Date of publication: 2017
Towards a Social Cohesion Index for South Africa using SARB data
The aim of this paper is to create a measurement for national-level social cohesion in South Africa, by creating an index of variables that provide insight into what it is that holds our society together and, conversely, what causes division within it. More specifically, we reconstruct a social cohesion index developed by researchers at the Centre for Research on Peace and Development (CPRD) at Katholieke Universiteit (KU) Leuven in Belgium, by using data from the 2015 round of the South African Reconciliation Barometer (SARB) survey. The social cohesion triangle measure operationalises the concept of social cohesion by providing an overall measure based on the scores for three sub-indicators: (i) equality and social inclusion, (ii) social and institutional trust, and (iii) shared identity. The first sub-indicator shows relatively low scores for economic inclusion and equality at the national level, with substantial variation across race groups. The trust indicator highlights the extremely low levels of trust in South African society, especially inter-group trust. There is little variation between race groups for inter- and intragroup trust, whilst there is substantial variation for trust in institutions. The national level measure produced for a shared South African identity is the most positive indicator for social cohesion of the three sub-indicators. It shows the high level of identification with the national identity across all race groups.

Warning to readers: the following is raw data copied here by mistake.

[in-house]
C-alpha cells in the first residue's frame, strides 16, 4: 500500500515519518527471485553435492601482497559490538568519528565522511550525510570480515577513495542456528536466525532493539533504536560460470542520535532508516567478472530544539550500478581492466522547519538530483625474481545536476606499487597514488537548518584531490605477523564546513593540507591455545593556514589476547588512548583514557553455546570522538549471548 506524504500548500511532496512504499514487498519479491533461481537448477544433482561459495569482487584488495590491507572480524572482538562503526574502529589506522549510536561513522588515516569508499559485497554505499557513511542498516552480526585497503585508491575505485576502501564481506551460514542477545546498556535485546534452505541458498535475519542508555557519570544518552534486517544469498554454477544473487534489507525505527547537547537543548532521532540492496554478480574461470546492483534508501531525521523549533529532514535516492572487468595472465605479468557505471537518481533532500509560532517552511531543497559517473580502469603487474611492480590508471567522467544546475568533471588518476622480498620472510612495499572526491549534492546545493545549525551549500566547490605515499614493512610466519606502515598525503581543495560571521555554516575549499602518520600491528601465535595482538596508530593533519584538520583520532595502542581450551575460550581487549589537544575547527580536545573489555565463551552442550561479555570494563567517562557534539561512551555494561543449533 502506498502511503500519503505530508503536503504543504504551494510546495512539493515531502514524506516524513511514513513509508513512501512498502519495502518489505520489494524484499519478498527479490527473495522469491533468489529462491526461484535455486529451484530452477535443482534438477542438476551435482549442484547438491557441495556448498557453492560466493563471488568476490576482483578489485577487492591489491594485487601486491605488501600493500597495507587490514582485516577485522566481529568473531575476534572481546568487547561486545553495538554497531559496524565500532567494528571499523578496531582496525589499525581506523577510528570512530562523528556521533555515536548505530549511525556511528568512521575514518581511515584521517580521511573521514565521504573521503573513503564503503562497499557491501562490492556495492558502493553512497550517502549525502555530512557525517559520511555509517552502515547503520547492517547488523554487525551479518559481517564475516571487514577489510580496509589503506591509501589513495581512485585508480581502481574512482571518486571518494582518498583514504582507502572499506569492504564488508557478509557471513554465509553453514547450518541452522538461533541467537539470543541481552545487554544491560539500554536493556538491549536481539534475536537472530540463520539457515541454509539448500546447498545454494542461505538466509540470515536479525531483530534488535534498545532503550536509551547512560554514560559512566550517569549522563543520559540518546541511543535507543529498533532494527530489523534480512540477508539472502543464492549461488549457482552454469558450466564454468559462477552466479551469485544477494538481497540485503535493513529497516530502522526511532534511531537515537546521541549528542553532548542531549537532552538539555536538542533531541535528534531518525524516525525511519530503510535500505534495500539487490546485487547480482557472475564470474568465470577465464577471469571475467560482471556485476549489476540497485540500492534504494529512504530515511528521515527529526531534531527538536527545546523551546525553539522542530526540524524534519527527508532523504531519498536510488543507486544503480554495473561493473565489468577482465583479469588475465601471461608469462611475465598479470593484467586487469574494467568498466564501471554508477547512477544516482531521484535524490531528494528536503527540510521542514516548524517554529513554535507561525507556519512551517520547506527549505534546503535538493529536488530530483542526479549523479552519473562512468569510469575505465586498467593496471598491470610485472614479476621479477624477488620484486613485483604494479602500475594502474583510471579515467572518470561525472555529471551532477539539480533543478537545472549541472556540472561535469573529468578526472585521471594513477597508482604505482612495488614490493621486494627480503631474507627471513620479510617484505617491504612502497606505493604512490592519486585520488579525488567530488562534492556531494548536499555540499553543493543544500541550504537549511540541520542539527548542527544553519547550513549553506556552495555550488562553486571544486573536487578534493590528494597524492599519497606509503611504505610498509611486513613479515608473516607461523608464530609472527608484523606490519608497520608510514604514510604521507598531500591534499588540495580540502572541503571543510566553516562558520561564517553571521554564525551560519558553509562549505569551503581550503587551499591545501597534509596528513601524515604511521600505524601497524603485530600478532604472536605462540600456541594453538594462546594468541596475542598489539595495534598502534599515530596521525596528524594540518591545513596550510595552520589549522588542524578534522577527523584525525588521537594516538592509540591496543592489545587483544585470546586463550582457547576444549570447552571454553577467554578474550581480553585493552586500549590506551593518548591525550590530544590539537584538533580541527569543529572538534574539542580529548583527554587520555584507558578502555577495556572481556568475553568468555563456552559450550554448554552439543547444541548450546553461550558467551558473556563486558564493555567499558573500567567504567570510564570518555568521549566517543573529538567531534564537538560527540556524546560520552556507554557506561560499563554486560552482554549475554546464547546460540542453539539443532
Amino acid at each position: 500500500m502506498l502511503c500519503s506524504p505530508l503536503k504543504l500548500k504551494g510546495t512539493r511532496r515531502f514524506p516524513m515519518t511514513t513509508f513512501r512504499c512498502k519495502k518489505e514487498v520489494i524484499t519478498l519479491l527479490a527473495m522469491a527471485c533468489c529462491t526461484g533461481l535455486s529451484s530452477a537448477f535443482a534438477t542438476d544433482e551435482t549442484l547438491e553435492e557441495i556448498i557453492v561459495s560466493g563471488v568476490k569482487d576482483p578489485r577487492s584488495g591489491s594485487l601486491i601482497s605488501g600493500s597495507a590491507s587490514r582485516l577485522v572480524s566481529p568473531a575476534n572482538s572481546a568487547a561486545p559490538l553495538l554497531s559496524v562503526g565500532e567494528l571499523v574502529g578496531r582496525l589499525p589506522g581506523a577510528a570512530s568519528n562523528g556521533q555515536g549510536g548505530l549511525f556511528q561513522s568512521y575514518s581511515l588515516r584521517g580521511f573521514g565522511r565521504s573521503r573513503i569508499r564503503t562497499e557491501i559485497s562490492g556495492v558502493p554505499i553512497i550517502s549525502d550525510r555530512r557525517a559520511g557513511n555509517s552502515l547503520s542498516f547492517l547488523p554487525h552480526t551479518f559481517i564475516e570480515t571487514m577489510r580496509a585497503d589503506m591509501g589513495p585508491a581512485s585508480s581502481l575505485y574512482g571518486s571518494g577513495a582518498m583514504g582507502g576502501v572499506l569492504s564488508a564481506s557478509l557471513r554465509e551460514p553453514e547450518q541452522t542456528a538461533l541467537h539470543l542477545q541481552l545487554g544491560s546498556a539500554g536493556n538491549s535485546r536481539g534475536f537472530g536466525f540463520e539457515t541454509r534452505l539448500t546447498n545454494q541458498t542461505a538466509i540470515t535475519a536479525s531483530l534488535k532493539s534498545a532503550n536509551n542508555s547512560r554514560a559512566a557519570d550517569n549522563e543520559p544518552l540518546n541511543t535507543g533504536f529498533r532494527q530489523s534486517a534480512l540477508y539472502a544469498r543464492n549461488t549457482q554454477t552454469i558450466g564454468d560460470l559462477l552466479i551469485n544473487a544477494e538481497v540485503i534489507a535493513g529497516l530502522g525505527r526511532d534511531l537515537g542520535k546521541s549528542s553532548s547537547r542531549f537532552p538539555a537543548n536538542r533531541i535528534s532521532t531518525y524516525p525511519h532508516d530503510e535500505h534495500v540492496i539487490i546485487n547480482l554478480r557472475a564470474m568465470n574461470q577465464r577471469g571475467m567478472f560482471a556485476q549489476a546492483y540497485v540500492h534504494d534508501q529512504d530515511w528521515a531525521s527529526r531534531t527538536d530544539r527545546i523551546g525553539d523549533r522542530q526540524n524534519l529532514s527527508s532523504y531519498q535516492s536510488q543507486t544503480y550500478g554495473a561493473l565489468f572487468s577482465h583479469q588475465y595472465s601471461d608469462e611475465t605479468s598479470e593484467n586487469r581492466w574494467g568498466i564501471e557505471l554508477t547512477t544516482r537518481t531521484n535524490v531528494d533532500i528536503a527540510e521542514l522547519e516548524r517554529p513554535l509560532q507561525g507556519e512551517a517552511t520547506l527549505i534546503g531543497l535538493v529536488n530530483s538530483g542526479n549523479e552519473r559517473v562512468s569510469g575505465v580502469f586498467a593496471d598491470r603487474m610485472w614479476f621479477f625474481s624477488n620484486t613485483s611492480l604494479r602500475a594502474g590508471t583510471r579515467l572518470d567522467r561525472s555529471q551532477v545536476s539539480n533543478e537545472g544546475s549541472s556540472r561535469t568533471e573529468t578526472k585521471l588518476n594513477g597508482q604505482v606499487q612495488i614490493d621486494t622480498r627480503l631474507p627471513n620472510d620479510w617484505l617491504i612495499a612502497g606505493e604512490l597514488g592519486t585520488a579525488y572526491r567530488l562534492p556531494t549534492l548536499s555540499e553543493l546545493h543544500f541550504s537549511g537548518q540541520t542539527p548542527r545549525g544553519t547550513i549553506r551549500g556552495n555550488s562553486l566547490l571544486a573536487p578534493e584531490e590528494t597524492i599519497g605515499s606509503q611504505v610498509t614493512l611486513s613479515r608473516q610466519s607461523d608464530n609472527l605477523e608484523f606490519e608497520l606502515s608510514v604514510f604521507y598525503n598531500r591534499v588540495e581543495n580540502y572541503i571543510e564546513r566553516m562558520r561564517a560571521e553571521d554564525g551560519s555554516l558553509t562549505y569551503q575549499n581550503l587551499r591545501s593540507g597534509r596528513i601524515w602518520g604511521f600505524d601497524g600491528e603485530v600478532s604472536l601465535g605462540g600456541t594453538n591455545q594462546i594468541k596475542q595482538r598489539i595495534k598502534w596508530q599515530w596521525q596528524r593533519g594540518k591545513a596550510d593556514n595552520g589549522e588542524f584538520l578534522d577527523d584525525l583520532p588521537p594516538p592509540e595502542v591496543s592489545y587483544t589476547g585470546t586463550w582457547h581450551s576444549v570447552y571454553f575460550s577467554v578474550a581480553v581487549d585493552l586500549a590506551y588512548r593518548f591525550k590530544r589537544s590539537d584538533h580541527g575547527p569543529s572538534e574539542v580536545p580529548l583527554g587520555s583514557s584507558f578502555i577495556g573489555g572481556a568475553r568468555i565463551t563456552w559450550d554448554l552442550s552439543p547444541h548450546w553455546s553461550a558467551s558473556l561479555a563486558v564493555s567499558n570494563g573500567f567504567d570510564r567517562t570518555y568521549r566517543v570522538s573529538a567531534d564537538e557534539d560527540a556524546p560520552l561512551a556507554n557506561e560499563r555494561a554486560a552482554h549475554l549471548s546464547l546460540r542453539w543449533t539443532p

The indicator produced provides a measure by which to track social cohesion in relation to social, economic and political developments over time. The index also provides a means to test for potential relationships between the constitutive indicators (trust, identity, equality and inclusion) over time. Tracking these developments can highlight important policy considerations in national priority areas of reconciliation, nation-building, the capacity and quality of political institutions, and governance, redistribution, inclusive growth and development, amongst others.